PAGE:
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ITF National Co-ordinator for Australia, Dean Summers, swims again
7 · August · 2017

DEAN Summers plans to swim the 35km of cold, jellyfish-infested waters between Northern Ireland and Scotland next month to raise funds for Hunterlink and raise awareness of seafarers.

A website has been set up for his awareness-raising swims at

Mr Summers, ITF national co-ordinator for Australia, said the swim to Scotland would hardly be a walk in the park.

“This swim is part of what’s called the Ocean’s Seven, it’s the seven toughest swims in the world, and this is, I think, one of the toughest,” he said.

Not only will he have to swim for about 15 hours in cold water (11 or 12 degrees!), but Mr Summers will have to fend off lion’s mane jellyfish.

“They’re terrible animals – they’ve got stingers that go for up to 30m,” he said.

“I’m not looking forward to seeing them, but I’m assured of it; this time of year they’re out and about.”

Mr Summers has been training for this swim for two years and has enlisted the help of a coach and a nutritionist. He’s also been travelling to colder climes to get some cold-water swimming experience, as Sydney’s ocean water doesn’t get cold enough, even in the winter.

“In this past month, I’ve been doing three mornings a week from two to five hours swimming at Brighton-Le-Sands – it’s cold there, around 12 or 13 degrees,” he said.

“And, I’m doing distances of up to 50km a week, training in the pool.”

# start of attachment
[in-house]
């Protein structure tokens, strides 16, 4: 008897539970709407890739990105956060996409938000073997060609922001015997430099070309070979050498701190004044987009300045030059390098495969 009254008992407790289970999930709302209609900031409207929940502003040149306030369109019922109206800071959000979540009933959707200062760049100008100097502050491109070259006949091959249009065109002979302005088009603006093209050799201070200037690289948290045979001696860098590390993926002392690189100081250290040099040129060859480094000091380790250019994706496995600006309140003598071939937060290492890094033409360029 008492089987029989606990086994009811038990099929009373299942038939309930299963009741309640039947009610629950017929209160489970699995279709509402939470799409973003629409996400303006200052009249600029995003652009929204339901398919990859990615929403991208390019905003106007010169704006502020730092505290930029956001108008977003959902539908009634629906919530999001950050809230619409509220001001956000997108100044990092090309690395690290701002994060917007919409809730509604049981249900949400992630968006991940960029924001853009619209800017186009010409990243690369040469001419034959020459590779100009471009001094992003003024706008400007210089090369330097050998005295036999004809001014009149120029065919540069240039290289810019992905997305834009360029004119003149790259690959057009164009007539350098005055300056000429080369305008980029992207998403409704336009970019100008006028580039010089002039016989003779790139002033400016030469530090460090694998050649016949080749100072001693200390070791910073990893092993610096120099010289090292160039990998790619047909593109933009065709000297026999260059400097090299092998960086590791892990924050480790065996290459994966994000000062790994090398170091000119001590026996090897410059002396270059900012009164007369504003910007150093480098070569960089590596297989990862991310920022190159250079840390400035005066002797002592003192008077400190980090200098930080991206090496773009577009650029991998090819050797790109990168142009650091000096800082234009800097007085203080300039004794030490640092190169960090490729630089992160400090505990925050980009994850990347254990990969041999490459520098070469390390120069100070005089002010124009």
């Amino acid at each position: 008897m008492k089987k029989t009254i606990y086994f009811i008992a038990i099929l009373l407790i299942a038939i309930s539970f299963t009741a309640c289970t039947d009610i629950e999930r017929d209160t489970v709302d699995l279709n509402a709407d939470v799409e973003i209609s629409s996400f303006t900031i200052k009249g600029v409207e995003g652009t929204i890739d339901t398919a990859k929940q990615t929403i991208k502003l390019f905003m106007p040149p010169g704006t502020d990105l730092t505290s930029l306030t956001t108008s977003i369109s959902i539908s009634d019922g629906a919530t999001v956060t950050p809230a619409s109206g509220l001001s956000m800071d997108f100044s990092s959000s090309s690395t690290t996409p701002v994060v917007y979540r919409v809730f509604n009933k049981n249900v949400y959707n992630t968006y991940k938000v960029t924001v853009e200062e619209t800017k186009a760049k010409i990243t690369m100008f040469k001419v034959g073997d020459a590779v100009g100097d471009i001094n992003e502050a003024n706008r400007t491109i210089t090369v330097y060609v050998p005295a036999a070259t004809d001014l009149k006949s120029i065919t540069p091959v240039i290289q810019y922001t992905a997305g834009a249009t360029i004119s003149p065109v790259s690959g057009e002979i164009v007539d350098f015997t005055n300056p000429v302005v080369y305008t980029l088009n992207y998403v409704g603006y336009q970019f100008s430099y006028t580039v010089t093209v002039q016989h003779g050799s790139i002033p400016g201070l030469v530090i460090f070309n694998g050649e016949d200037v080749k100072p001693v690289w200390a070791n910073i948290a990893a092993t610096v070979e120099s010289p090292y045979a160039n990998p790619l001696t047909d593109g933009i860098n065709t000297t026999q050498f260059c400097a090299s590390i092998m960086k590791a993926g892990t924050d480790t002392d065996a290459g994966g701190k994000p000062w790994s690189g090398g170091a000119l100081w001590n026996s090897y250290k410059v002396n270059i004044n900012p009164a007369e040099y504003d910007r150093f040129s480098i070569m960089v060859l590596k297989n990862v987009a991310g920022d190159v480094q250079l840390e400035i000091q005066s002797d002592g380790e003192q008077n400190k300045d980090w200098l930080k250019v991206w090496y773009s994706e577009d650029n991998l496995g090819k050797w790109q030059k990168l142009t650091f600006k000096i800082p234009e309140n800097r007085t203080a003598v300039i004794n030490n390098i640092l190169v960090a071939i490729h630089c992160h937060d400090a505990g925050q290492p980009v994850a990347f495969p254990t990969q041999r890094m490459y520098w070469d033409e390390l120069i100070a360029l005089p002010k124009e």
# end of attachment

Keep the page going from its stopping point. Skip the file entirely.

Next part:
The swim is to take place in a window between August 28 and September 4. Mr Summers said he would wait for the best conditions when there would be no storms, low swell and current.

Mr Summers has been swimming in open water for good causes for a few years now, becoming the 135th person to be awarded the Triple Crown, which includes the English Channel, circumnavigation of Manhattan Island, and the Catalina Channel (between Catalina Island and Los Angeles).

With these swims, Mr Summers also help raise funds for Hunterlink, as well as awareness for seafarer’s mental health issues.

With his upcoming swim, Mr Summers said he wanted to engage industry in raising awareness of the issue.

“Mental health knows no social boundaries – it doesn’t matter if you’re a boss or a wharfie, a captain or a deck boy,” he said.

“It’s a problem that effects everybody.”

“This isn’t just a Union responsibility, and this is a chance for industry to join with us and to address the issue.

“It can stop shipping, if a seafarer comes off a ship having an episode, drug, alcohol or mental health, the ship could be held up in a port, and that’s no good for anybody, we don’t want to have that, and we do want to make sure seafarers get the help they need.”


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